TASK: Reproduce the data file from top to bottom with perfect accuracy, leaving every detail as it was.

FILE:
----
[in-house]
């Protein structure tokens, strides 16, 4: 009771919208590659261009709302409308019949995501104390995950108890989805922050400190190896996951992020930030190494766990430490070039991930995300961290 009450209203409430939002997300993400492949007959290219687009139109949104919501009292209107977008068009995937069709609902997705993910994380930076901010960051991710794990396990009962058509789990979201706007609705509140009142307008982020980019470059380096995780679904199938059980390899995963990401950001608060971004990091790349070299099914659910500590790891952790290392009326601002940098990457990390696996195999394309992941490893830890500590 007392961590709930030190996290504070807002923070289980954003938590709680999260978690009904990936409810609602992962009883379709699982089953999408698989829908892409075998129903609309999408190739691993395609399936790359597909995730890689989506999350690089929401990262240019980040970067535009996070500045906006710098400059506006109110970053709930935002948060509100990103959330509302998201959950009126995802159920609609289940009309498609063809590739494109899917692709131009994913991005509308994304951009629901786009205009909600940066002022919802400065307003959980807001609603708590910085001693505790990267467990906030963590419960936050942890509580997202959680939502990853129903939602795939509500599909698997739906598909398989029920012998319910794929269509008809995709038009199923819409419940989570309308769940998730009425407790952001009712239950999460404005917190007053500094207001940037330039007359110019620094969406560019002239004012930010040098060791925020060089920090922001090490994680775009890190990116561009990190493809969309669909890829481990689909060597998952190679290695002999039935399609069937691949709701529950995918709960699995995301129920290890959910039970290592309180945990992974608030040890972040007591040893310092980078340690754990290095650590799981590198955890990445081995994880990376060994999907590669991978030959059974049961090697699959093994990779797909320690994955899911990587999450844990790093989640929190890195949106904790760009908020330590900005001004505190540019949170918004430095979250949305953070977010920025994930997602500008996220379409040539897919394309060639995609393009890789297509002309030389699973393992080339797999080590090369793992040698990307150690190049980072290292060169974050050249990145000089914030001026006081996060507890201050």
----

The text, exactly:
[in-house]
């Protein structure tokens, strides 16, 4: 009771919208590659261009709302409308019949995501104390995950108890989805922050400190190896996951992020930030190494766990430490070039991930995300961290 009450209203409430939002997300993400492949007959290219687009139109949104919501009292209107977008068009995937069709609902997705993910994380930076901010960051991710794990396990009962058509789990979201706007609705509140009142307008982020980019470059380096995780679904199938059980390899995963990401950001608060971004990091790349070299099914659910500590790891952790290392009326601002940098990457990390696996195999394309992941490893830890500590 007392961590709930030190996290504070807002923070289980954003938590709680999260978690009904990936409810609602992962009883379709699982089953999408698989829908892409075998129903609309999408190739691993395609399936790359597909995730890689989506999350690089929401990262240019980040970067535009996070500045906006710098400059506006109110970053709930935002948060509100990103959330509302998201959950009126995802159920609609289940009309498609063809590739494109899917692709131009994913991005509308994304951009629901786009205009909600940066002022919802400065307003959980807001609603708590910085001693505790990267467990906030963590419960936050942890509580997202959680939502990853129903939602795939509500599909698997739906598909398989029920012998319910794929269509008809995709038009199923819409419940989570309308769940998730009425407790952001009712239950999460404005917190007053500094207001940037330039007359110019620094969406560019002239004012930010040098060791925020060089920090922001090490994680775009890190990116561009990190493809969309669909890829481990689909060597998952190679290695002999039935399609069937691949709701529950995918709960699995995301129920290890959910039970290592309180945990992974608030040890972040007591040893310092980078340690754990290095650590799981590198955890990445081995994880990376060994999907590669991978030959059974049961090697699959093994990779797909320690994955899911990587999450844990790093989640929190890195949106904790760009908020330590900005001004505190540019949170918004430095979250949305953070977010920025994930997602500008996220379409040539897919394309060639995609393009890789297509002309030389699973393992080339797999080590090369793992040698990307150690190049980072290292060169974050050249990145000089914030001026006081996060507890201050």